Structural basis for the unusual specificity of Escherichia coli aminopeptidase N.Addlagatta, A., Gay, L., Matthews, B.W.
(2008) Biochemistry 47: 5303-5311
- PubMed: 18416562
- DOI: 10.1021/bi7022333
- Primary Citation of Related Structures:
- PubMed Abstract:
Aminopeptidase N from Escherichia coli is a M1 class aminopeptidase with the active-site region related to that of thermolysin. The enzyme has unusual specificity, cleaving adjacent to the large, nonpolar amino acids Phe and Tyr but also cleaving nex ...
Aminopeptidase N from Escherichia coli is a M1 class aminopeptidase with the active-site region related to that of thermolysin. The enzyme has unusual specificity, cleaving adjacent to the large, nonpolar amino acids Phe and Tyr but also cleaving next to the polar residues Lys and Arg. To try to understand the structural basis for this pattern of hydrolysis, the structure of the enzyme was determined in complex with the amino acids L-arginine, L-lysine, L-phenylalanine, L-tryptophan, and L-tyrosine. These amino acids all bind with their backbone atoms close to the active-site zinc ion and their side chain occupying the S1 subsite. This subsite is in the form of a cylinder, about 10 A in cross-section and 12 A in length. The bottom of the cylinder includes the zinc ion and a number of polar side chains that make multiple hydrogen-bonding and other interactions with the alpha-amino group and the alpha-carboxylate of the bound amino acid. The walls of the S1 cylinder are hydrophobic and accommodate the nonpolar or largely nonpolar side chains of Phe and Tyr. The top of the cylinder is polar in character and includes bound water molecules. The epsilon-amino group of the bound lysine side chain and the guanidinium group of arginine both make multiple hydrogen bonds to this part of the S1 site. At the same time, the hydrocarbon part of the lysine and arginine side chains is accommodated within the nonpolar walls of the S1 cylinder. This combination of hydrophobic and hydrophilic binding surfaces explains the ability of ePepN to cleave Lys, Arg, Phe, and Tyr. Another favored substrate has Ala at the P1 position. The short, nonpolar side chain of this residue can clearly be bound within the hydrophobic part of the S1 cylinder, but the reason for its facile hydrolysis remains uncertain.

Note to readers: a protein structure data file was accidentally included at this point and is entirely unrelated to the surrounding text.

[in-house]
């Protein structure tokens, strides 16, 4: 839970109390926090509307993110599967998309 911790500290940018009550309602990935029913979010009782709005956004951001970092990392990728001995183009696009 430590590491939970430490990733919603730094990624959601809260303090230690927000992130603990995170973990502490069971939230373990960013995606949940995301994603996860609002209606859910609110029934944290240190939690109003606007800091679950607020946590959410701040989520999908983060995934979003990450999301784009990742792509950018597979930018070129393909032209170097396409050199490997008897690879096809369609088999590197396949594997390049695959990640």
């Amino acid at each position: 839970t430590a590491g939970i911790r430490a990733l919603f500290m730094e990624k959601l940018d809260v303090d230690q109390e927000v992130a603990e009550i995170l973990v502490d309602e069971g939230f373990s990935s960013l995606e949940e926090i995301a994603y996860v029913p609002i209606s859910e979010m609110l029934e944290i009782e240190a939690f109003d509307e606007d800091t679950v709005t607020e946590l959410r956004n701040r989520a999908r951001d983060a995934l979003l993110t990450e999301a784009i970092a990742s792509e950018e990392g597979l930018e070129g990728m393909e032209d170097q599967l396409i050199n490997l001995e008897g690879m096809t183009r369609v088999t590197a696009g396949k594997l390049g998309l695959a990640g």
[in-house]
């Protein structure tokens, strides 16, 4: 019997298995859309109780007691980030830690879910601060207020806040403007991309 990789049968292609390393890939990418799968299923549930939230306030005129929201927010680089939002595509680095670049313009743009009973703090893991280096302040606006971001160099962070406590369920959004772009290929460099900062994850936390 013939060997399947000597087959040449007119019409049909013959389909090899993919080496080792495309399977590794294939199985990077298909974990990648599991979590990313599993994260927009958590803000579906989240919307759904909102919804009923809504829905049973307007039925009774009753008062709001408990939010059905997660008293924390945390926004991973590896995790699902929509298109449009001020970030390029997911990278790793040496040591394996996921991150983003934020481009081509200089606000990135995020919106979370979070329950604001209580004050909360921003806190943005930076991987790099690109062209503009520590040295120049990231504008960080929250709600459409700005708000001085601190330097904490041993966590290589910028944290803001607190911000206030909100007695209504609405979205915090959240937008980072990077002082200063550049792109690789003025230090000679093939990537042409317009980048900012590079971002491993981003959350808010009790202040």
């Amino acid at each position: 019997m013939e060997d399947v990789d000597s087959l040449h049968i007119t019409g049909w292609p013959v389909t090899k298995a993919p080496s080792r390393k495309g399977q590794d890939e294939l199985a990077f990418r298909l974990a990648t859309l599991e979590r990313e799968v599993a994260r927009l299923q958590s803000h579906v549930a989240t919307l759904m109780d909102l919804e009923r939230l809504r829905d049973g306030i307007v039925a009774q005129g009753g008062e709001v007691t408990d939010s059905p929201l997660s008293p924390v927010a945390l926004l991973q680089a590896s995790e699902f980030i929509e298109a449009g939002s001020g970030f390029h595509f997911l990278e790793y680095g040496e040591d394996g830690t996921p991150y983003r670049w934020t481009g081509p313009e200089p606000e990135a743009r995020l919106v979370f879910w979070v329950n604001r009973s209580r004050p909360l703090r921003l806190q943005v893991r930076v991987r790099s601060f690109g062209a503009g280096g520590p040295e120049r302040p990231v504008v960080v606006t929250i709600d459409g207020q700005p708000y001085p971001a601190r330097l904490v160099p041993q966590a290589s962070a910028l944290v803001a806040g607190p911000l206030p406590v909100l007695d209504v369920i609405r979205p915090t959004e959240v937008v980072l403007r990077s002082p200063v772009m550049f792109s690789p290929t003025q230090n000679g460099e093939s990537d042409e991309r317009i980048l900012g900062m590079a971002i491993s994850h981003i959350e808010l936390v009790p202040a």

Institute of Molecular Biology, Howard Hughes Medical Institute, and Department of Physics, 1229 University of Oregon, Eugene, Oregon 97403-1229, USA.